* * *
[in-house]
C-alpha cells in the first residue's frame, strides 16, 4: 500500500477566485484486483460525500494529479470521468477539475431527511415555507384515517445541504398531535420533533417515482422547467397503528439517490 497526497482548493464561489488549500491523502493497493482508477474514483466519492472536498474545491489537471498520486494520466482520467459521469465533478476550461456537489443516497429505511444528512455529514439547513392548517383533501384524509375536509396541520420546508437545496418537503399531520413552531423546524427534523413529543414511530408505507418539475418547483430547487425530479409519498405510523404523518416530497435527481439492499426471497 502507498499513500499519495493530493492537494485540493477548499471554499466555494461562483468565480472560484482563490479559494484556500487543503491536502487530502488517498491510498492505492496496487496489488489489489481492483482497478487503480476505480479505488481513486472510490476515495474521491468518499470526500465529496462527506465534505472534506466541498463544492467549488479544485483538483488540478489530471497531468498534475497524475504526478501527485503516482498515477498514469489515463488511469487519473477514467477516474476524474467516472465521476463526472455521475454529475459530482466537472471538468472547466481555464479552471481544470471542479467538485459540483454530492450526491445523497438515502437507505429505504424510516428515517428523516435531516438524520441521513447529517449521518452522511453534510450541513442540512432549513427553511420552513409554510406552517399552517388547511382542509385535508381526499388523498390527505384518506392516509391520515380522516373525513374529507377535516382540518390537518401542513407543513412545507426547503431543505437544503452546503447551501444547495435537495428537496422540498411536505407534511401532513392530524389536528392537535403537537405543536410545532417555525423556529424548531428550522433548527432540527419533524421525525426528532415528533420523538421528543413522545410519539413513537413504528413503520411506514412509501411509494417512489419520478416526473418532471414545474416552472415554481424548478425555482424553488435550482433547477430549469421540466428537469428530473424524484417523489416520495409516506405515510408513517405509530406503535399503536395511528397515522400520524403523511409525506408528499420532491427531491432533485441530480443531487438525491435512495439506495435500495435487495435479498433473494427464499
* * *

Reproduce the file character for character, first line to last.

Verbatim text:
[in-house]
C-alpha cells in the first residue's frame, strides 16, 4: 500500500477566485484486483460525500494529479470521468477539475431527511415555507384515517445541504398531535420533533417515482422547467397503528439517490 497526497482548493464561489488549500491523502493497493482508477474514483466519492472536498474545491489537471498520486494520466482520467459521469465533478476550461456537489443516497429505511444528512455529514439547513392548517383533501384524509375536509396541520420546508437545496418537503399531520413552531423546524427534523413529543414511530408505507418539475418547483430547487425530479409519498405510523404523518416530497435527481439492499426471497 502507498499513500499519495493530493492537494485540493477548499471554499466555494461562483468565480472560484482563490479559494484556500487543503491536502487530502488517498491510498492505492496496487496489488489489489481492483482497478487503480476505480479505488481513486472510490476515495474521491468518499470526500465529496462527506465534505472534506466541498463544492467549488479544485483538483488540478489530471497531468498534475497524475504526478501527485503516482498515477498514469489515463488511469487519473477514467477516474476524474467516472465521476463526472455521475454529475459530482466537472471538468472547466481555464479552471481544470471542479467538485459540483454530492450526491445523497438515502437507505429505504424510516428515517428523516435531516438524520441521513447529517449521518452522511453534510450541513442540512432549513427553511420552513409554510406552517399552517388547511382542509385535508381526499388523498390527505384518506392516509391520515380522516373525513374529507377535516382540518390537518401542513407543513412545507426547503431543505437544503452546503447551501444547495435537495428537496422540498411536505407534511401532513392530524389536528392537535403537537405543536410545532417555525423556529424548531428550522433548527432540527419533524421525525426528532415528533420523538421528543413522545410519539413513537413504528413503520411506514412509501411509494417512489419520478416526473418532471414545474416552472415554481424548478425555482424553488435550482433547477430549469421540466428537469428530473424524484417523489416520495409516506405515510408513517405509530406503535399503536395511528397515522400520524403523511409525506408528499420532491427531491432533485441530480443531487438525491435512495439506495435500495435487495435479498433473494427464499